This article was prepared with the assistance of BioMedCom Consultants Inc, Montreal, Canada.
Effect of etanercept on fatigue in patients with recent or established rheumatoid arthritis†
Version of Record online: 31 MAR 2006
Copyright © 2006 by the American College of Rheumatology
Arthritis Care & Research
Volume 55, Issue 2, pages 287–293, 15 April 2006
How to Cite
Moreland, L. W., Genovese, M. C., Sato, R. and Singh, A. (2006), Effect of etanercept on fatigue in patients with recent or established rheumatoid arthritis. Arthritis & Rheumatism, 55: 287–293. doi: 10.1002/art.21838
- Issue online: 31 MAR 2006
- Version of Record online: 31 MAR 2006
- Manuscript Accepted: 8 SEP 2005
- Manuscript Received: 25 AUG 2004
- Wyeth Research
- Amgen, Inc.
- Rheumatoid arthritis;
- Quality of life;
- Health Assessment Questionnaire;
- Short Form 36
To assess the long-term impact of etanercept on fatigue in patients with recent-onset (mean duration 11 months) or established (mean duration 12 years) rheumatoid arthritis (RA).
Patients participating in either of 2 multicenter, randomized, double-blind clinical trials were included. In one trial, patients with recent-onset RA received either etanercept 25 mg twice weekly or methotrexate in a double-blind fashion for 12 months, then open label for 12 months. All patients then received open-label etanercept. In the second trial, patients with established RA received etanercept 25 mg or placebo twice weekly for 6 months in a double-blinded fashion, then open-label etanercept. Up to 46 months of followup data were included. Fatigue was measured regularly using the Health Assessment Questionnaire vitality domain.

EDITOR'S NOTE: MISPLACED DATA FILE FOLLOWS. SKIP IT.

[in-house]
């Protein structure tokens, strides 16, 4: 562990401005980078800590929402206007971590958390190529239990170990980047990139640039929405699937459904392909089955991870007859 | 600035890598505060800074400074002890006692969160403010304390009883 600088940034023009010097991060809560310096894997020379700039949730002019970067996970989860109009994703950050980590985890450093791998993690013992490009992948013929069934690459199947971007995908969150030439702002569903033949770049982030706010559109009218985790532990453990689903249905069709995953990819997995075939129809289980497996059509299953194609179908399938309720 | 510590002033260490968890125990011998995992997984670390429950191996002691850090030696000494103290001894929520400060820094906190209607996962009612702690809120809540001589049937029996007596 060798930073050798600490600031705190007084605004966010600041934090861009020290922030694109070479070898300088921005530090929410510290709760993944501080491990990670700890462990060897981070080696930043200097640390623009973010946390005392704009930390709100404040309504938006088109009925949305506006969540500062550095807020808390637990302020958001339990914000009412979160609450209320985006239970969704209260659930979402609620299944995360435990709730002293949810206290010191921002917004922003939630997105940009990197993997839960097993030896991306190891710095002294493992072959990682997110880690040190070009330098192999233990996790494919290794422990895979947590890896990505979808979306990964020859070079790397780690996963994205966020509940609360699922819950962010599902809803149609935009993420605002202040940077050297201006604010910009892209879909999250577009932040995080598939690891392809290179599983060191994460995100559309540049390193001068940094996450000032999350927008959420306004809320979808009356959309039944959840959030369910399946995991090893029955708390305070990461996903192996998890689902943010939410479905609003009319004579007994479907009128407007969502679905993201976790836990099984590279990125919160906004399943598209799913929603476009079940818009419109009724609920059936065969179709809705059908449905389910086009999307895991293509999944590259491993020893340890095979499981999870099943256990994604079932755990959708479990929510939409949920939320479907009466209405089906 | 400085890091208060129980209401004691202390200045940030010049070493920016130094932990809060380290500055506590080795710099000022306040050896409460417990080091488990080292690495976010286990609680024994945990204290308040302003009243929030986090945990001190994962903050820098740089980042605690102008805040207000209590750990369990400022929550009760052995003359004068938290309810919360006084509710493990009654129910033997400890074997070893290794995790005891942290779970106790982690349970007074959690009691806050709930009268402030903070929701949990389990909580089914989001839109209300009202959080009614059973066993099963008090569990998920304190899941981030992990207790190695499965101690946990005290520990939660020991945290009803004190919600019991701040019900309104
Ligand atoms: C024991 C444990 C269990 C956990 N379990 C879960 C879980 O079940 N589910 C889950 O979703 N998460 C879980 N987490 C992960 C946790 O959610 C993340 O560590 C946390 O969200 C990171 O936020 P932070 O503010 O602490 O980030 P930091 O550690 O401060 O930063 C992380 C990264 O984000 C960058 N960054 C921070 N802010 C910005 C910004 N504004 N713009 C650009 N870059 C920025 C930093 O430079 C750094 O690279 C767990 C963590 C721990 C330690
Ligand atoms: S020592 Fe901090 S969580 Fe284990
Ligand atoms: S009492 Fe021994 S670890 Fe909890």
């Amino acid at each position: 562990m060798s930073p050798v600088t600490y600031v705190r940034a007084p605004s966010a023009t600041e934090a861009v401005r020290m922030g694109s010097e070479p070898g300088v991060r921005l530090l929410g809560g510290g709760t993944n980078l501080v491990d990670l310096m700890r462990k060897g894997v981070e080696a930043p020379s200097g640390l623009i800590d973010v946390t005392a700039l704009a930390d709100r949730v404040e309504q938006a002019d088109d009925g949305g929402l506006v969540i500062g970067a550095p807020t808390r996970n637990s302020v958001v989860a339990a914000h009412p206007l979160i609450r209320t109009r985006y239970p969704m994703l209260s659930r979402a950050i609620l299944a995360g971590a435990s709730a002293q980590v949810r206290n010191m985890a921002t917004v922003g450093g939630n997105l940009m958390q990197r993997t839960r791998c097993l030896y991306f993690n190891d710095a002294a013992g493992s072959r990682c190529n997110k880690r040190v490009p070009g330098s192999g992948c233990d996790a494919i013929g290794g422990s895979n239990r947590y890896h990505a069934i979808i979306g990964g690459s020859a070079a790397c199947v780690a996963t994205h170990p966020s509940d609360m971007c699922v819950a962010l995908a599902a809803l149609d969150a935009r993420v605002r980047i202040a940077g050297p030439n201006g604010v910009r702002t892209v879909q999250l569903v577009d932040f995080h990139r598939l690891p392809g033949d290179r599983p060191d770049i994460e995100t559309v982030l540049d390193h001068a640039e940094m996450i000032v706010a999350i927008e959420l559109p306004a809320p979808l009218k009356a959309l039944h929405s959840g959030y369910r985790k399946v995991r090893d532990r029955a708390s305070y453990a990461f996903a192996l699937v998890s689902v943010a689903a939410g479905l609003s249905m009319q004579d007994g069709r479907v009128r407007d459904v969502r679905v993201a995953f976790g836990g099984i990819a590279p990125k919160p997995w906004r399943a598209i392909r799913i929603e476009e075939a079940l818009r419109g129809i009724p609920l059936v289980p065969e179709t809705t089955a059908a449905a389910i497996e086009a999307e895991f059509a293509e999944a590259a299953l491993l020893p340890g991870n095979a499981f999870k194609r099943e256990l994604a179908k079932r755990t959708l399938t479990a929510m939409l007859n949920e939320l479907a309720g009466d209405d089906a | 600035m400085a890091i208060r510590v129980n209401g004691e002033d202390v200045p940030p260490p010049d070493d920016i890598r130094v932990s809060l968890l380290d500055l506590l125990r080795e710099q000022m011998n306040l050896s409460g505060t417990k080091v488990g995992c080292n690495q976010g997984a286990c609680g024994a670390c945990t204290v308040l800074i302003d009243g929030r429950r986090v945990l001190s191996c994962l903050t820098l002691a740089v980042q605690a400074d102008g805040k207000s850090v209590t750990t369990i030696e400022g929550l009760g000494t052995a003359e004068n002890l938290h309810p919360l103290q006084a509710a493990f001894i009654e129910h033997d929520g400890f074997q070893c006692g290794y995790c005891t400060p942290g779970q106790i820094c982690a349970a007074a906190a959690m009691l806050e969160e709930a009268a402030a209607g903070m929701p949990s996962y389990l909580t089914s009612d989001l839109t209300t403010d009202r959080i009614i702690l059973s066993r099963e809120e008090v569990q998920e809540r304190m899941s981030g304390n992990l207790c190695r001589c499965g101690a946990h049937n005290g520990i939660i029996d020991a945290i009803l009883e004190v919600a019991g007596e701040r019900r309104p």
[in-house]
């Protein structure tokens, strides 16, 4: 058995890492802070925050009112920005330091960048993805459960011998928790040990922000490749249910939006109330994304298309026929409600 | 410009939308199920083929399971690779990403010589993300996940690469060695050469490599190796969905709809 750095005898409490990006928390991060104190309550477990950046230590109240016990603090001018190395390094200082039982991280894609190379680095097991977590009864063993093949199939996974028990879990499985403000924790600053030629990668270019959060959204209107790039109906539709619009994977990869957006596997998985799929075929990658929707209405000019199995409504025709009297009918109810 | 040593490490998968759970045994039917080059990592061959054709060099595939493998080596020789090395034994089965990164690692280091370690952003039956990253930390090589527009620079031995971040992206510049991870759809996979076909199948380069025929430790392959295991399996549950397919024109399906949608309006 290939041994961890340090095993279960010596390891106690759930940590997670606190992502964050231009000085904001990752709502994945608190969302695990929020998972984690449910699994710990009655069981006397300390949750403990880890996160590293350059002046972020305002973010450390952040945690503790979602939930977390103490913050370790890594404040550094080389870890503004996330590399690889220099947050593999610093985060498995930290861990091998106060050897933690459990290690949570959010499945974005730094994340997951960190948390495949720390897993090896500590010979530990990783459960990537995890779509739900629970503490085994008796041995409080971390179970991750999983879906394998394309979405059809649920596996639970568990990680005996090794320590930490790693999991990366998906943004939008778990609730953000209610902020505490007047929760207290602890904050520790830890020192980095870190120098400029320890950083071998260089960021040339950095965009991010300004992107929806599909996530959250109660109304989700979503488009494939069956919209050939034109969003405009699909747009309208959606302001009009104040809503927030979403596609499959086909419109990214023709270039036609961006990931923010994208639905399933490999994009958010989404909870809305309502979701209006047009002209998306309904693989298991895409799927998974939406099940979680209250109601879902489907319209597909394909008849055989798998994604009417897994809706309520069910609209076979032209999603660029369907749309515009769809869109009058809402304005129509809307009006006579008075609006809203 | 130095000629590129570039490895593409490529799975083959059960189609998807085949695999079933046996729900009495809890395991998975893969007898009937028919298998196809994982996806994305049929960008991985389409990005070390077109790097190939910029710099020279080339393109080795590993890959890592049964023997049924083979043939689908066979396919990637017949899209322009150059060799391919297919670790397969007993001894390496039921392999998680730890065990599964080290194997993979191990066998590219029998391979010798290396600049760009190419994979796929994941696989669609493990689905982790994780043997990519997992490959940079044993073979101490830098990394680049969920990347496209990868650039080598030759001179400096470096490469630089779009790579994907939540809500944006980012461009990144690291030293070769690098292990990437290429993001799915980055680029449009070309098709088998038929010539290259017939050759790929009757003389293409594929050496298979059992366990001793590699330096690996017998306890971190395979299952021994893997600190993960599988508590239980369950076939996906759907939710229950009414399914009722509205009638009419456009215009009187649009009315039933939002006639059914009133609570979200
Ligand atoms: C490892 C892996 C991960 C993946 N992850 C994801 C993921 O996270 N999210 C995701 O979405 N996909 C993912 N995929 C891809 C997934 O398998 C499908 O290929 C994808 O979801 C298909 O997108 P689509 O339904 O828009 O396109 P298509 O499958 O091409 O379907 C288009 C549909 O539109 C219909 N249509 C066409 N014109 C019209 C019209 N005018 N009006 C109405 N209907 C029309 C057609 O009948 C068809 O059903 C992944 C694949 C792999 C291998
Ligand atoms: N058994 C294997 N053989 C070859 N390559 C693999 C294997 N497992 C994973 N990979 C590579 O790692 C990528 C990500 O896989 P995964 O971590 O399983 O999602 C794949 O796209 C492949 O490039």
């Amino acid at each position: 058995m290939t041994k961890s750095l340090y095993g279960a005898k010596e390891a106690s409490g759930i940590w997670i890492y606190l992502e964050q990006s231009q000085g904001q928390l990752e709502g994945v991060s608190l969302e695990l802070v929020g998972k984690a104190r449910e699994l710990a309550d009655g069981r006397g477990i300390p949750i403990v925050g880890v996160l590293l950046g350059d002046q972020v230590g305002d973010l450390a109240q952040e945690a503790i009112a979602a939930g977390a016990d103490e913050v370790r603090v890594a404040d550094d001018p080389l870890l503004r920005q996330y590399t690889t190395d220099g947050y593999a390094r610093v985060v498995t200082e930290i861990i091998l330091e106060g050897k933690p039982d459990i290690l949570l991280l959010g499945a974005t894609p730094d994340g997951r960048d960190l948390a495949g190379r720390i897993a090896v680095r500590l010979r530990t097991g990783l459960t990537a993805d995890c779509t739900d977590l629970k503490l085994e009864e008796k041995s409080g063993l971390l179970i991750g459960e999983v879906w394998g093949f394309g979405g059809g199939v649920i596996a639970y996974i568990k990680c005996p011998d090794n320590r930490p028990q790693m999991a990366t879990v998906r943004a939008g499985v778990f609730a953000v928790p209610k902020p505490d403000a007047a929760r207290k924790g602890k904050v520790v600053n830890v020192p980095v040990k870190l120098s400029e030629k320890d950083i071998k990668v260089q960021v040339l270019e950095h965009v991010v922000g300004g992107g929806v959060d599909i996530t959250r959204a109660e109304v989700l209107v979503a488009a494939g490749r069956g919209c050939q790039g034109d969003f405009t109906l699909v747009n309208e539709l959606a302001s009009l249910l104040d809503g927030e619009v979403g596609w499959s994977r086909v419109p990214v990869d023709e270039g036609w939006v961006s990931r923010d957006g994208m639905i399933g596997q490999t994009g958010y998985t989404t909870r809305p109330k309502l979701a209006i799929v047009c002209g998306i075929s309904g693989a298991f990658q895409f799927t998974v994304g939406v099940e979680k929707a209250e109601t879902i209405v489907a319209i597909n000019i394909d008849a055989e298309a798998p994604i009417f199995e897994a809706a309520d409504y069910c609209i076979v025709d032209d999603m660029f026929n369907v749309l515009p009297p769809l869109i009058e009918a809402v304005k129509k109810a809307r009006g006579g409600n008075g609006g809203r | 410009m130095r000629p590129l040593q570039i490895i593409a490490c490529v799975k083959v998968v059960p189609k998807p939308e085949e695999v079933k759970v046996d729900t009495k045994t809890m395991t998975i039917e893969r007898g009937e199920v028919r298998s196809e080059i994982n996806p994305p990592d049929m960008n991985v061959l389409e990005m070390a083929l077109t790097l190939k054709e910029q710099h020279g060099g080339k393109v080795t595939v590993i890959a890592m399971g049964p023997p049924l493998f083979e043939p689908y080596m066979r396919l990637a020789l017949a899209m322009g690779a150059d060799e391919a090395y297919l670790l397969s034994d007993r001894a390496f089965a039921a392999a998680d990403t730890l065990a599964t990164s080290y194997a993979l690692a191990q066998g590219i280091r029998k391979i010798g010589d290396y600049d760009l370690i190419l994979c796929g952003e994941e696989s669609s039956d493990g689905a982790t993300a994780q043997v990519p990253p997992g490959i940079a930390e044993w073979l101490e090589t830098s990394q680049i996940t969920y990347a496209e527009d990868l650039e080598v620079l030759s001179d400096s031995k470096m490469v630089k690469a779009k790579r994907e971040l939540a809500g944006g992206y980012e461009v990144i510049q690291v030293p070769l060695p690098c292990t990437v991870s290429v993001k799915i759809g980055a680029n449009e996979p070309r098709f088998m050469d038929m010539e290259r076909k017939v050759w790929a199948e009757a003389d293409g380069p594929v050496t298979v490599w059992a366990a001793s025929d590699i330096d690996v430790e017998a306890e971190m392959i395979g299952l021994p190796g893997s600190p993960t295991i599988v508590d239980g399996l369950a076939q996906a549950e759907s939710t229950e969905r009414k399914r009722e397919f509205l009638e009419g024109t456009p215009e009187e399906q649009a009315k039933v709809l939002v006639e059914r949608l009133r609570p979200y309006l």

Patients with recent-onset RA who received etanercept had a significantly faster improvement in fatigue than those receiving methotrexate in the first 2 months. Subsequently, patients receiving etanercept and methotrexate had 23–29% and 17–24% reductions in fatigue scores, respectively. In the group with established RA, patients who received etanercept had significantly greater reductions in fatigue than those receiving placebo during the blinded period. Patients initially receiving etanercept sustained a mean fatigue reduction of 25–36% for the entire followup. Patients achieving clinically meaningful improvement in fatigue were more likely to meet the American College of Rheumatology improvement criteria.
Etanercept therapy reduces fatigue in patients with recent-onset or established RA. Improvement in fatigue was sustained for up to 46 months, and correlated with other RA-relevant outcomes.